Marketing is the penalty of having a poor product says Amaysim founder and CMO

The founder and CMO of telco Amaysim has rejected the need to “segment” customers and claimed marketing is only necessary if the product you are selling is poor.

Christian Magel, speaking at the Association of Data Driven Marketing and Advertising (ADMA) conference, said customers are the best form of marketing, with word of mouth the most cost effective way of driving sales.

“That is the biggest marketing secret we have,” Magel said, telling delegates that 50 per cent of its customers have been generated through referrals.

“Marketing is actually the penalty that you pay for not having a good product. If you you have a good product and people buy it, you don’t need to advertise because you have such a great following they tell their friends.”

Magel went to on address to issue of customer segmentation, arguing too much time is wasted on continually trying to break down an existing database.

“We’ve heard a lot about segmentation, about having five or eight groups and so on. But honestly, I believe the age of segmentation is dead,” he said. “I’ve seen people doing segmentation only to do it again six months later.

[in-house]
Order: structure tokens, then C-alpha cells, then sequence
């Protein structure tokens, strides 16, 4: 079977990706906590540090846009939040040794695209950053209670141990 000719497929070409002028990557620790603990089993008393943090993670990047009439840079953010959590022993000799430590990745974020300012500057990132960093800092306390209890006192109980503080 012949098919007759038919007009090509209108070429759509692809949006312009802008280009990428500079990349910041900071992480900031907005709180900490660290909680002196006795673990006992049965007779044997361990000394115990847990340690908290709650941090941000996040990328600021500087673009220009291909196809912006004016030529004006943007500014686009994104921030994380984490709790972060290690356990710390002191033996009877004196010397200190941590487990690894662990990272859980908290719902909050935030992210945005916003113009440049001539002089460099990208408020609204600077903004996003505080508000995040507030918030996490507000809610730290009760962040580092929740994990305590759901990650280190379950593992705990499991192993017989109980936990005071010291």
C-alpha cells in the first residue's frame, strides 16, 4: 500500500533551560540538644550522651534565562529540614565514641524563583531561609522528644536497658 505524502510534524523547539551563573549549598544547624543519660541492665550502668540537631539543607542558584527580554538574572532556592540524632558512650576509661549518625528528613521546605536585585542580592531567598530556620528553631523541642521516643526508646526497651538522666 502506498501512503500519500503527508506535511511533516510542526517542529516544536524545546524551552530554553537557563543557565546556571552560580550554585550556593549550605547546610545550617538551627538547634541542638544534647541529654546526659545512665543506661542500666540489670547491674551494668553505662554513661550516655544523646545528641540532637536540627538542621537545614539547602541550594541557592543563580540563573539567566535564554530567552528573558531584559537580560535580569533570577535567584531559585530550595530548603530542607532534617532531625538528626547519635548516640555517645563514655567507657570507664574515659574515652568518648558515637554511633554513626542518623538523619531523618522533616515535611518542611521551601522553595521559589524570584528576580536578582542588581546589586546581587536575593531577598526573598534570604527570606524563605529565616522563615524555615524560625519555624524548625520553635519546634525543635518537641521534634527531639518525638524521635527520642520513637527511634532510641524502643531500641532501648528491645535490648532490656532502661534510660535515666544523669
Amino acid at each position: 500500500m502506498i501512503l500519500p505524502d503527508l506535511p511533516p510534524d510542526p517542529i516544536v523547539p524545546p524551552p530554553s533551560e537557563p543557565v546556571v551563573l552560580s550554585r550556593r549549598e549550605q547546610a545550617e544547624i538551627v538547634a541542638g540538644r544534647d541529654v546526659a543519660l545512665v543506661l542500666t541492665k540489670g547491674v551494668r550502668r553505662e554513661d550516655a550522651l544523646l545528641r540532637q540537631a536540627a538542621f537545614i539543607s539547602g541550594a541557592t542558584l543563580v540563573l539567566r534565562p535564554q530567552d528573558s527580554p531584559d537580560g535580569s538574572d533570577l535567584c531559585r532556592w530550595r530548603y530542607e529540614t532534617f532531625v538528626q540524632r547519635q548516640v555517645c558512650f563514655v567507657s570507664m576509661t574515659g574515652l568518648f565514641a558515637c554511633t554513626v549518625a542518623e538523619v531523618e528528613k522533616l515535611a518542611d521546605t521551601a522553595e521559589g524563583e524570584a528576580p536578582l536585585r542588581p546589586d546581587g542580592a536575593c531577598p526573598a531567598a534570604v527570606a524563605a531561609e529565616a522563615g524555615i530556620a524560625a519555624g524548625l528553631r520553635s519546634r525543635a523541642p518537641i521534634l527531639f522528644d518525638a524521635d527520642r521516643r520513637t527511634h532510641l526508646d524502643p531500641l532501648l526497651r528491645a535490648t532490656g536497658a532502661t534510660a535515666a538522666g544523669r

“It’s interesting to start off but once you know who comes and joins you, then you have the data and your segmentation is your customer base.

“I’ve seen too many people spend too much money on segmentation pieces.”

Magel, who launched Amaysim in 2010, also took aim at competitors, describing off-shore call centres as “quite horrendous”.

He added that the market has changed dramatically over the past five years and questioned the economics of traditional marketing channels, arguing that “higher prices, less audiences and less engagement” is leading to decreasing returns on investment”.

Magel said “owned and earned” channels are more effective.

“You can earn leverage by people telling others about content you have produced and you can own your own channels, be it Youtube or Facebook,” he said.

He suggested marketing departments should become like a newsrooms, creating “unique and relevant content”.

Steve Jones


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